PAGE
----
Aims/hypothesis This study was aimed at the elucidation of the pathogenesis of glucotoxicity, i.e. the mechanism whereby hyperglycaemia damages pancreatic beta cells. The identification of pathways in the process may help identify targets for beta cell-protective therapy. Carbohydrate response elementbinding protein (ChREBP), a transcription factor that regulates the expression of multiple hyperglycaemia-induced genes, is produced in abundance in pancreatic beta cells. We hypothesise that ChREBP plays a pivotal role in mediating beta cell glucotoxicity. Methods We assessed the role of ChREBP in glucotoxicity in 832/13 beta cells, isolated mouse islets and human pancreas tissue sections using multiple complementary approaches under control and high-glucose-challenge conditions as well as in adeno-associated virus-induced beta cell-specific overexpression of Chrebp (also known as Mlxipl) in mice. Results Under both in vitro and in vivo conditions, ChREBP activates downstream target genes, including fatty acid synthase and thioredoxin-interacting protein, leading to lipid accumulation, increased oxidative stress, reduced insulin gene transcription/secretion and enhanced caspase activity and apoptosis, processes that collectively define glucotoxicity. Immunoreactive ChREBP is enriched in the nucleuses of beta cells in pancreatic tissue sections from diabetic individuals compared with non-diabetic individuals. Finally, we demonstrate that induced beta cell-specific Chrebp overexpression is sufficient to phenocopy the glucotoxicity manifestations of hyperglycaemia in mice in vivo. Conclusions/interpretation These data indicate that ChREBP is a key transcription factor that mediates many of the hyperglycaemia-induced activations in a gene expression programme that underlies beta cell glucotoxicity at the molecular, cellular and whole animal levels.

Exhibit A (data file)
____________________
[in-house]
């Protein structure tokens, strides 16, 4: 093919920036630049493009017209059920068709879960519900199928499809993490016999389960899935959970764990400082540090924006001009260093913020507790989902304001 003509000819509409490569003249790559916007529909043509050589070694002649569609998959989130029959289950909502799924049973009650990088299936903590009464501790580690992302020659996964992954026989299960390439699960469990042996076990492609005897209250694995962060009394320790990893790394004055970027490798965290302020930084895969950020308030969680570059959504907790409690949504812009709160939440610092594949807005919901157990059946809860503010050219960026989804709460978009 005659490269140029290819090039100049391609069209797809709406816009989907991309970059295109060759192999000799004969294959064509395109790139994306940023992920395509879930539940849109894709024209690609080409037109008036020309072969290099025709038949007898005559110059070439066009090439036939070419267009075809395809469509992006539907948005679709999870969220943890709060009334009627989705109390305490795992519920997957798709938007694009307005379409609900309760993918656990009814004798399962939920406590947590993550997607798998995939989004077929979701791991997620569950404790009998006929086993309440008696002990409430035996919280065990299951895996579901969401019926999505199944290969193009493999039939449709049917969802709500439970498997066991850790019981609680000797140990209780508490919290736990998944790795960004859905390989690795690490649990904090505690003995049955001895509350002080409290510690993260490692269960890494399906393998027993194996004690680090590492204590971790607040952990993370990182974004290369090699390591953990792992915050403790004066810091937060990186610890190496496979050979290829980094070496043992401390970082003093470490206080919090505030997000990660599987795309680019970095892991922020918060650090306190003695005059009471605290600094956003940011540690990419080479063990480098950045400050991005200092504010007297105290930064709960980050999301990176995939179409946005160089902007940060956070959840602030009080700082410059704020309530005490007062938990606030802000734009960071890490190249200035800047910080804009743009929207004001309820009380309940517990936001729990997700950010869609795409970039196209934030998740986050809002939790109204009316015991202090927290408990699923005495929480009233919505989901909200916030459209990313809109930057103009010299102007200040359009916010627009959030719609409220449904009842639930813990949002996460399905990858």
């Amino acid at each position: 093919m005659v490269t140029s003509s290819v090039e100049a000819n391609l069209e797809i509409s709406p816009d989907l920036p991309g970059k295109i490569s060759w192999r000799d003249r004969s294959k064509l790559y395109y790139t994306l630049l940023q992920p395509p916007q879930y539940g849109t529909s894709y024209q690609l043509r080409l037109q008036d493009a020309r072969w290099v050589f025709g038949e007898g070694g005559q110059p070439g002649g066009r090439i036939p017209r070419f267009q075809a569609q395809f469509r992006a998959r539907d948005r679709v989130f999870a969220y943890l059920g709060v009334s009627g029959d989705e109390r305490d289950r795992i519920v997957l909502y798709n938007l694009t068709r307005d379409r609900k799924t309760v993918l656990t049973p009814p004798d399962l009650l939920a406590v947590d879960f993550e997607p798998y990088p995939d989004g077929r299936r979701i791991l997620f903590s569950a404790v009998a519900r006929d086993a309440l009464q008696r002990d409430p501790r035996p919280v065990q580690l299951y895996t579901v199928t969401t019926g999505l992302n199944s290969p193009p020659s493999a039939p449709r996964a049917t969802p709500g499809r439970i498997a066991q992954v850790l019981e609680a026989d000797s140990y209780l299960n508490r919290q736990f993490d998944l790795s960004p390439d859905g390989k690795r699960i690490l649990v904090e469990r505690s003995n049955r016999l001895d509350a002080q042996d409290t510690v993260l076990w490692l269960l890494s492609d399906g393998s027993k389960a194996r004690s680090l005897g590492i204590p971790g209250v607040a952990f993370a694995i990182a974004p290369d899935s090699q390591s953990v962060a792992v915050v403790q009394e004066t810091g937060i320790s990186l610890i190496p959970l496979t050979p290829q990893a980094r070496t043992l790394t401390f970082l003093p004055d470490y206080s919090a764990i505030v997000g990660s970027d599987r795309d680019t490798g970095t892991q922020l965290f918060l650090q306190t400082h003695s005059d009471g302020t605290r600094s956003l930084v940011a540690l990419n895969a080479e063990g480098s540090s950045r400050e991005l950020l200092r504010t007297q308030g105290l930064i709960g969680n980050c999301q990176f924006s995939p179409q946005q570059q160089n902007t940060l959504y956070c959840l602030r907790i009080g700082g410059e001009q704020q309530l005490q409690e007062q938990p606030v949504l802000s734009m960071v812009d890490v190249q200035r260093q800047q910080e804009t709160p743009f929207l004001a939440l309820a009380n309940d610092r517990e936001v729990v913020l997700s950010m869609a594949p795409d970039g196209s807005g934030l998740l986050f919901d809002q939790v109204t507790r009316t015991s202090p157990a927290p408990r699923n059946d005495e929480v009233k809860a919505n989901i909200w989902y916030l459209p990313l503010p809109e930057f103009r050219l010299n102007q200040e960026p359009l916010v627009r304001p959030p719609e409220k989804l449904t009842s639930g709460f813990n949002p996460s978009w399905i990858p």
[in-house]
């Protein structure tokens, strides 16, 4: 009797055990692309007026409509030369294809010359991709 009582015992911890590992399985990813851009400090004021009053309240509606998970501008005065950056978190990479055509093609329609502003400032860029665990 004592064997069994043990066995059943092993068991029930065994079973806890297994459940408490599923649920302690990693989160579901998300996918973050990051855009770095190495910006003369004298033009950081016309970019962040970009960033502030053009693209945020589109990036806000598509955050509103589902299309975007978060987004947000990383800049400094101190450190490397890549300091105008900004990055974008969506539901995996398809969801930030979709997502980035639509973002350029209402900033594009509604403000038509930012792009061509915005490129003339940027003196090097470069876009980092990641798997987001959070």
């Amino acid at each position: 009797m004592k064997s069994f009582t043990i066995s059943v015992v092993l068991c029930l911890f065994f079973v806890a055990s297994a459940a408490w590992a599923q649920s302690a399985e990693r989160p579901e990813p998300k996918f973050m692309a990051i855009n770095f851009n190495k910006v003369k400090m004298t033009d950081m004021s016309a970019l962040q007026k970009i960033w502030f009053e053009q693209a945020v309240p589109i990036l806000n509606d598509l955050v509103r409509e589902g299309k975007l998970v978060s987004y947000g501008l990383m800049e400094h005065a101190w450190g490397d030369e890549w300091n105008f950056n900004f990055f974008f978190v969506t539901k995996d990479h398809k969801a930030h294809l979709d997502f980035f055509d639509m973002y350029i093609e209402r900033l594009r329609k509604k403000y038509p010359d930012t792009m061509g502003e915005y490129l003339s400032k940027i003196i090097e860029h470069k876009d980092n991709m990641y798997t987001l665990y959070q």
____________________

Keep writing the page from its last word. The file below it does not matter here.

Bibliographical noteFunding Information:
Funding This work was supported by National Institutes of Health Grants HL R01-51586 to L. Chan, and by the Diabetes & Endocrinology Research Center (P30-DK079638) at BCM. L. Chan also received support from the Betty Rutherford Chair for Diabetes Research from St Luke’s Episcopal Hospital, the T.T. & W.F. Chao Global Foundation.
- Beta cell apoptosis
- Beta cell dysfunction